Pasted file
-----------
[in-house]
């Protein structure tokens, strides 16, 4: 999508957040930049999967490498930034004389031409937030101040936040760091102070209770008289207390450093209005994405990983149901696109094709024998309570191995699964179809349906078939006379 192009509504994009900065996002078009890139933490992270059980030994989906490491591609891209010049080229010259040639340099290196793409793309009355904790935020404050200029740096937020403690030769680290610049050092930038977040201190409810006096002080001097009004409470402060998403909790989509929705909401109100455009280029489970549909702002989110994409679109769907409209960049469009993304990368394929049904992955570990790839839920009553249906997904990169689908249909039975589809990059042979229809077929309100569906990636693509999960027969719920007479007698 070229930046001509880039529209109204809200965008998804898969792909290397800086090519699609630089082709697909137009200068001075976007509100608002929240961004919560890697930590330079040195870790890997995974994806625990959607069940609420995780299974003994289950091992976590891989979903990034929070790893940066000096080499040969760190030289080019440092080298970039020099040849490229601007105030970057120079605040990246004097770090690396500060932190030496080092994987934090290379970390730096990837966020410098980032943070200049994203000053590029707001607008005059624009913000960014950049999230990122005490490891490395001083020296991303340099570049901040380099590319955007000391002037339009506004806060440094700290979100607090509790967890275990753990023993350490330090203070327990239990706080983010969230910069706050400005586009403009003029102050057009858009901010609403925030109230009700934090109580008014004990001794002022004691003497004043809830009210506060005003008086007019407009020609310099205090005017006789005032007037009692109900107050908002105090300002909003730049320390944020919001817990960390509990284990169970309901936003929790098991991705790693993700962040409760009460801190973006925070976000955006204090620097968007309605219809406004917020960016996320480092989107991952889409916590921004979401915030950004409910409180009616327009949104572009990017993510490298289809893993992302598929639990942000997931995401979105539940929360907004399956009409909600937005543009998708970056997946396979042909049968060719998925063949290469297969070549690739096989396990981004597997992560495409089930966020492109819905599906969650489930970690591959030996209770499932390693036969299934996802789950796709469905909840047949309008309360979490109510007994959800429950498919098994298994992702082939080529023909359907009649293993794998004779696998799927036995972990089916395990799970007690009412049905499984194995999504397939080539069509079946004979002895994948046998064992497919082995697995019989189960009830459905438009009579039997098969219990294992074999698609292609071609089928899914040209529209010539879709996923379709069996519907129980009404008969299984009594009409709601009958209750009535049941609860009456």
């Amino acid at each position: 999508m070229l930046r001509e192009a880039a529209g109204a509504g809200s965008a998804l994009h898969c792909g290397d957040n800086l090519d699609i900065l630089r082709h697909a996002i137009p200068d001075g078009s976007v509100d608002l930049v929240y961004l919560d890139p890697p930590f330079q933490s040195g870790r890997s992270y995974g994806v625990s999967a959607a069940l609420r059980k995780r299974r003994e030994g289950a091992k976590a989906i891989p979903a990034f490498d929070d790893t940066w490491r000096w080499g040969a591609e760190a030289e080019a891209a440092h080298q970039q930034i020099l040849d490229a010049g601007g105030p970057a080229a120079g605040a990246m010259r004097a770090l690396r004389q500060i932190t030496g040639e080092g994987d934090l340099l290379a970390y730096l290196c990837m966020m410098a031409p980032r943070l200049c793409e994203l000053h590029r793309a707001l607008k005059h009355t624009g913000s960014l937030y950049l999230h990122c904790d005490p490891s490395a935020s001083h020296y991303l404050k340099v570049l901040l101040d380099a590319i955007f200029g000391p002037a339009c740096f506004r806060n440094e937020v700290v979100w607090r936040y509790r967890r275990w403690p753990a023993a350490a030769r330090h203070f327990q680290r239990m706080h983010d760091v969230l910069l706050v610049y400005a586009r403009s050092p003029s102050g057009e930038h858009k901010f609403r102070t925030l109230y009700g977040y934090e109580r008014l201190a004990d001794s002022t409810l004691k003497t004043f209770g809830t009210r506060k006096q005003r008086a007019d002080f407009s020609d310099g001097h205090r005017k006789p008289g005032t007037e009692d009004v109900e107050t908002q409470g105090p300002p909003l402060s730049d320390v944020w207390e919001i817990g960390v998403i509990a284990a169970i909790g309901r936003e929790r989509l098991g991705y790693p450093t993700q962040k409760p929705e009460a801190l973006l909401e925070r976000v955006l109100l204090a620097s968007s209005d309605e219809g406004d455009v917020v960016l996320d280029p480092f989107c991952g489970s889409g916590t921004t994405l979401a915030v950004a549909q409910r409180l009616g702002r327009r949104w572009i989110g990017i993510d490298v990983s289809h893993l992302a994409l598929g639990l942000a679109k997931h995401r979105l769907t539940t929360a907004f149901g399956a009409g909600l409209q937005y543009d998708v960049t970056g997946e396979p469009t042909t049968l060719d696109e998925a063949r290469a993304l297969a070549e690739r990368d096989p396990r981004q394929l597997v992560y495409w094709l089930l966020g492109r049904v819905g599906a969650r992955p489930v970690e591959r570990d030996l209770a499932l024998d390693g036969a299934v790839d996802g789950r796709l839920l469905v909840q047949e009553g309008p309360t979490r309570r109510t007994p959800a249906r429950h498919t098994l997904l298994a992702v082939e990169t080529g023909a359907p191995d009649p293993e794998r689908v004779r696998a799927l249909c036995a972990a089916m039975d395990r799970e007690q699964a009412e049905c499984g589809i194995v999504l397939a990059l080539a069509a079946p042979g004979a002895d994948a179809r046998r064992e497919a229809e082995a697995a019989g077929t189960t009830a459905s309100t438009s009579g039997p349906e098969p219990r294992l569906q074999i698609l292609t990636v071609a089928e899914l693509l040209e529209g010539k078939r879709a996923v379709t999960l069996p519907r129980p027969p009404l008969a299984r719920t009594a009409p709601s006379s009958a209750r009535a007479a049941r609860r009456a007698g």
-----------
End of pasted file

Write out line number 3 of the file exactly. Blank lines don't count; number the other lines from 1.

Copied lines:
């Amino acid at each position: 999508m070229l930046r001509e192009a880039a529209g109204a509504g809200s965008a998804l994009h898969c792909g290397d957040n800086l090519d699609i900065l630089r082709h697909a996002i137009p200068d001075g078009s976007v509100d608002l930049v929240y961004l919560d890139p890697p930590f330079q933490s040195g870790r890997s992270y995974g994806v625990s999967a959607a069940l609420r059980k995780r299974r003994e030994g289950a091992k976590a989906i891989p979903a990034f490498d929070d790893t940066w490491r000096w080499g040969a591609e760190a030289e080019a891209a440092h080298q970039q930034i020099l040849d490229a010049g601007g105030p970057a080229a120079g605040a990246m010259r004097a770090l690396r004389q500060i932190t030496g040639e080092g994987d934090l340099l290379a970390y730096l290196c990837m966020m410098a031409p980032r943070l200049c793409e994203l000053h590029r793309a707001l607008k005059h009355t624009g913000s960014l937030y950049l999230h990122c904790d005490p490891s490395a935020s001083h020296y991303l404050k340099v570049l901040l101040d380099a590319i955007f200029g000391p002037a339009c740096f506004r806060n440094e937020v700290v979100w607090r936040y509790r967890r275990w403690p753990a023993a350490a030769r330090h203070f327990q680290r239990m706080h983010d760091v969230l910069l706050v610049y400005a586009r403009s050092p003029s102050g057009e930038h858009k901010f609403r102070t925030l109230y009700g977040y934090e109580r008014l201190a004990d001794s002022t409810l004691k003497t004043f209770g809830t009210r506060k006096q005003r008086a007019d002080f407009s020609d310099g001097h205090r005017k006789p008289g005032t007037e009692d009004v109900e107050t908002q409470g105090p300002p909003l402060s730049d320390v944020w207390e919001i817990g960390v998403i509990a284990a169970i909790g309901r936003e929790r989509l098991g991705y790693p450093t993700q962040k409760p929705e009460a801190l973006l909401e925070r976000v955006l109100l204090a620097s968007s209005d309605e219809g406004d455009v917020v960016l996320d280029p480092f989107c991952g489970s889409g916590t921004t994405l979401a915030v950004a549909q409910r409180l009616g702002r327009r949104w572009i989110g990017i993510d490298v990983s289809h893993l992302a994409l598929g639990l942000a679109k997931h995401r979105l769907t539940t929360a907004f149901g399956a009409g909600l409209q937005y543009d998708v960049t970056g997946e396979p469009t042909t049968l060719d696109e998925a063949r290469a993304l297969a070549e690739r990368d096989p396990r981004q394929l597997v992560y495409w094709l089930l966020g492109r049904v819905g599906a969650r992955p489930v970690e591959r570990d030996l209770a499932l024998d390693g036969a299934v790839d996802g789950r796709l839920l469905v909840q047949e009553g309008p309360t979490r309570r109510t007994p959800a249906r429950h498919t098994l997904l298994a992702v082939e990169t080529g023909a359907p191995d009649p293993e794998r689908v004779r696998a799927l249909c036995a972990a089916m039975d395990r799970e007690q699964a009412e049905c499984g589809i194995v999504l397939a990059l080539a069509a079946p042979g004979a002895d994948a179809r046998r064992e497919a229809e082995a697995a019989g077929t189960t009830a459905s309100t438009s009579g039997p349906e098969p219990r294992l569906q074999i698609l292609t990636v071609a089928e899914l693509l040209e529209g010539k078939r879709a996923v379709t999960l069996p519907r129980p027969p009404l008969a299984r719920t009594a009409p709601s006379s009958a209750r009535a007479a049941r609860r009456a007698g």